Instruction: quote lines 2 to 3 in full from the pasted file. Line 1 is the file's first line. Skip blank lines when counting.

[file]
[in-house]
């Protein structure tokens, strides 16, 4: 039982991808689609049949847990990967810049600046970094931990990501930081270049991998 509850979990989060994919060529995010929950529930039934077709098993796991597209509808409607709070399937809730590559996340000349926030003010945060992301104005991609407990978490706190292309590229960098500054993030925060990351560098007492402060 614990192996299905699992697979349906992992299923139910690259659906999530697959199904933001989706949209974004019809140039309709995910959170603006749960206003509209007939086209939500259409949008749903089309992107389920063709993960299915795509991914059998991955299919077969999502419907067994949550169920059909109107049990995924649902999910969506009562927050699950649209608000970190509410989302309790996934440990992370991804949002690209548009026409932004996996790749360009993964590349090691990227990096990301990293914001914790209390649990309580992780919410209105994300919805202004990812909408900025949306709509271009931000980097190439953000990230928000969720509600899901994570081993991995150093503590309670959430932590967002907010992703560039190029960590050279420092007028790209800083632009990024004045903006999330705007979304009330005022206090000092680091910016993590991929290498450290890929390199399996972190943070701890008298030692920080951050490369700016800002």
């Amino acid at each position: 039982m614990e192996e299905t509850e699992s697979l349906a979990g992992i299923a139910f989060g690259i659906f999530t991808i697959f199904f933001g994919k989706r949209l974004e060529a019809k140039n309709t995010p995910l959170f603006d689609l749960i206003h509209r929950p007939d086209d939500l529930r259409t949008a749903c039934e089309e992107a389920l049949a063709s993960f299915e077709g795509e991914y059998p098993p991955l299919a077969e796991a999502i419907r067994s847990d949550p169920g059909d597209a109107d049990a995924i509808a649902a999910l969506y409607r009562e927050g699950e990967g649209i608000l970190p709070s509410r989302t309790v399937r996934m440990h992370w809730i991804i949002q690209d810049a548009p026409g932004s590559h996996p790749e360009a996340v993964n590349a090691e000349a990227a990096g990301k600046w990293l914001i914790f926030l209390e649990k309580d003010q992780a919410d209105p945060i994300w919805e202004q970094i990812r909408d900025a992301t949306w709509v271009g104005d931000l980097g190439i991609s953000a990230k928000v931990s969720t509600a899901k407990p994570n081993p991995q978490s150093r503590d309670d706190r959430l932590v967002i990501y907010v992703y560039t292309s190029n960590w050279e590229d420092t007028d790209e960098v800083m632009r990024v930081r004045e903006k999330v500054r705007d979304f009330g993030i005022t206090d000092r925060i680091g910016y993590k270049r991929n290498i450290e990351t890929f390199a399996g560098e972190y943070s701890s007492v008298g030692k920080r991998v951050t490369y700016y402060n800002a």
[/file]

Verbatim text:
């Protein structure tokens, strides 16, 4: 039982991808689609049949847990990967810049600046970094931990990501930081270049991998 509850979990989060994919060529995010929950529930039934077709098993796991597209509808409607709070399937809730590559996340000349926030003010945060992301104005991609407990978490706190292309590229960098500054993030925060990351560098007492402060 614990192996299905699992697979349906992992299923139910690259659906999530697959199904933001989706949209974004019809140039309709995910959170603006749960206003509209007939086209939500259409949008749903089309992107389920063709993960299915795509991914059998991955299919077969999502419907067994949550169920059909109107049990995924649902999910969506009562927050699950649209608000970190509410989302309790996934440990992370991804949002690209548009026409932004996996790749360009993964590349090691990227990096990301990293914001914790209390649990309580992780919410209105994300919805202004990812909408900025949306709509271009931000980097190439953000990230928000969720509600899901994570081993991995150093503590309670959430932590967002907010992703560039190029960590050279420092007028790209800083632009990024004045903006999330705007979304009330005022206090000092680091910016993590991929290498450290890929390199399996972190943070701890008298030692920080951050490369700016800002």
């Amino acid at each position: 039982m614990e192996e299905t509850e699992s697979l349906a979990g992992i299923a139910f989060g690259i659906f999530t991808i697959f199904f933001g994919k989706r949209l974004e060529a019809k140039n309709t995010p995910l959170f603006d689609l749960i206003h509209r929950p007939d086209d939500l529930r259409t949008a749903c039934e089309e992107a389920l049949a063709s993960f299915e077709g795509e991914y059998p098993p991955l299919a077969e796991a999502i419907r067994s847990d949550p169920g059909d597209a109107d049990a995924i509808a649902a999910l969506y409607r009562e927050g699950e990967g649209i608000l970190p709070s509410r989302t309790v399937r996934m440990h992370w809730i991804i949002q690209d810049a548009p026409g932004s590559h996996p790749e360009a996340v993964n590349a090691e000349a990227a990096g990301k600046w990293l914001i914790f926030l209390e649990k309580d003010q992780a919410d209105p945060i994300w919805e202004q970094i990812r909408d900025a992301t949306w709509v271009g104005d931000l980097g190439i991609s953000a990230k928000v931990s969720t509600a899901k407990p994570n081993p991995q978490s150093r503590d309670d706190r959430l932590v967002i990501y907010v992703y560039t292309s190029n960590w050279e590229d420092t007028d790209e960098v800083m632009r990024v930081r004045e903006k999330v500054r705007d979304f009330g993030i005022t206090d000092r925060i680091g910016y993590k270049r991929n290498i450290e990351t890929f390199a399996g560098e972190y943070s701890s007492v008298g030692k920080r991998v951050t490369y700016y402060n800002a």